Tuesday, 28 September 2010

A short story from Fort Cochin

I've got my Kashmiri scarf pressed close to my nose and mouth. The dust and fumes are really getting to my already inflamed throat. Our driver is beeping his horn at every vehicle that we pass as we weave through the crowded street. This is a palatial rickshaw as rickshaws go. There is a fine woven pattern on the roof, the plastic seat coverings are all intact an clean and a plastic stature of Shiva in a hollow above the drivers head is flashing alternately blue and pink. The driver clearly takes care of his vehicle if not his life on the road.

The headlights and the interior lighting of the rickshaw is operated by two household switches that you might encounter in an Indian hotel. Of course in the hotel the switches would be in amongst a bank of other switches which control all manner of things in the room in no particular order. Every time you want to turn on the fan you cycle through the bathroom light, the bedroom light, the bedside light, the TV (if you are lucky), the overall power, the plug switch and the other plug switch before you get the air moving again. Each time you change hotel you need to learn again. This electrical system mirrors Indian life; inefficient and complicated.

From behind our rickshaw comes a louder, more unusual and more insistent horn than all the others. It's very close behind. "Must be a very important person behind us darling with some pressing business" I note sarcastically. We are overtaking a stick thin man on an ancient bicycle, a scooter and another rickshaw as the "important vehicle", a local bus, decides that this would be a good time to pass us. His loud unusual horn is somehow able to avoid us crashing into the oncoming traffic through will alone.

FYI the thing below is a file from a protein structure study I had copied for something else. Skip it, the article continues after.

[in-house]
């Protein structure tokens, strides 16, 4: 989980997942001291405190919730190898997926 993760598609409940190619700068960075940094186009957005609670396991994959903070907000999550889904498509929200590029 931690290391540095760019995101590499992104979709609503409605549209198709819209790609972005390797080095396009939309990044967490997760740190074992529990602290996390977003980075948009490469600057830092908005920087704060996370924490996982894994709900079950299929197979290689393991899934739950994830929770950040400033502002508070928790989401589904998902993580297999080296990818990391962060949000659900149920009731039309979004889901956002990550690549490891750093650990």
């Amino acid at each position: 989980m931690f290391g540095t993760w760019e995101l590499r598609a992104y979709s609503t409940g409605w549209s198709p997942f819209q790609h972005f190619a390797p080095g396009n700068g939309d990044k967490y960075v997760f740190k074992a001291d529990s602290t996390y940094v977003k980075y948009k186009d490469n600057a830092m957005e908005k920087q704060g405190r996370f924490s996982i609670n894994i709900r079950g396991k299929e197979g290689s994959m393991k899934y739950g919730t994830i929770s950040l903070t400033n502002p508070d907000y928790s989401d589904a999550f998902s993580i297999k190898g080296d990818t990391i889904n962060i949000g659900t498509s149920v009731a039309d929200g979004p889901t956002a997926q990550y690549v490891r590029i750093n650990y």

We are returning from the beach which we departed before sunset to avoid the crowds. The sky to my right however has turned into a magnificent spectacle heavy with rich colours. Indigo, violet, blue, pink, orange and red. Silhouettes of palm trees cut upwards into the palette of the sky, adding to the drama of the sun's final act of the day. My gaze has been alternating between this natural wonder and the continual near miss interplay of the road and so when we reach the ferry port I haven't noticed the sky over the mainland to the east. Indeed it's only after handing over a bunch of ragged Rupee notes that I feel the wind swirling around us. There is a storm coming.